The U.S. Supreme Court marked the boundaries of such a search in New York v. Belton. In Belton, an officer stopped a car because it was being operated in excess of the speed limit. The car was occupied by four men, including Belton. The officer asked the driver for his driver’s license and the car’s registration, and through questioning, learned that none of the occupants were the owner or were related to the owner of the car. During this time the officer smelled the odor of burning marijuana and saw on the floorboard of the car an envelope marked "Supergold," a term he associated with marijuana. He arrested all four men at this point for possession of marijuana and removed them from the car. He then removed the envelope from the floor of the car and found that it indeed contained marijuana. At this point he searched each of the men he had arrested, and then searched the passenger compartment of the car where he found a black leather jacket on the rear seat. In the pocket of the jacket he found cocaine.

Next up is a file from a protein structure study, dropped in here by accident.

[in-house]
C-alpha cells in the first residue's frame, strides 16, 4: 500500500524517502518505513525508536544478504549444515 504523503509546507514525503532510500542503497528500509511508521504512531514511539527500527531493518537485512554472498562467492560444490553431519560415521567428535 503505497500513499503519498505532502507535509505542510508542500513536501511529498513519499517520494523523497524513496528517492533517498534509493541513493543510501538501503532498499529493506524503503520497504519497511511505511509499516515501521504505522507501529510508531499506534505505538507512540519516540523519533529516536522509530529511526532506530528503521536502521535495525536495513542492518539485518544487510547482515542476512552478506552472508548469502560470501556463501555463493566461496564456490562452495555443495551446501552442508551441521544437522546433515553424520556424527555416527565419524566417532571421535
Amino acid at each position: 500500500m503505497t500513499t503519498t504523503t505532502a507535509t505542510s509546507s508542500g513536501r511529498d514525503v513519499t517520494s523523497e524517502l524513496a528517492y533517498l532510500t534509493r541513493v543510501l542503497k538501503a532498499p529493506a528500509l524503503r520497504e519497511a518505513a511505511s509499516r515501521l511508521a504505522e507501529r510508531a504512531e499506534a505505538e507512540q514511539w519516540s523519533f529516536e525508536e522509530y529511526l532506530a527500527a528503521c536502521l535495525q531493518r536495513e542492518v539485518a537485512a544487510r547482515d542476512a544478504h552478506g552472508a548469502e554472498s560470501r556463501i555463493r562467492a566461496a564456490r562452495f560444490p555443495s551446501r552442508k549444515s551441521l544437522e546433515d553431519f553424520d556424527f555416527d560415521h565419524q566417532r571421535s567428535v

In passing on the reasonableness of this search, the Court denoted a "bright line" rule regarding the permissible scope of a search incident to arrest under these circumstances; the Court ruled that officers are constitutionally authorized to perform a full search of the car’s passenger compartment, including a search of any containers found therein whether they are open or closed. Searches of areas beyond the passenger compartment, such as the trunk, and perhaps searches of locked containers located in the passenger compartment require some other justification if the search is to be lawful.

This search authorization is a powerful tool for law enforcement. Its requirements are rigid, however, and delay of the search so that it is not contemporaneous with the arrest, or relocation of the car before the search is performed, will prevent its valid application.

Vehicle Exception Search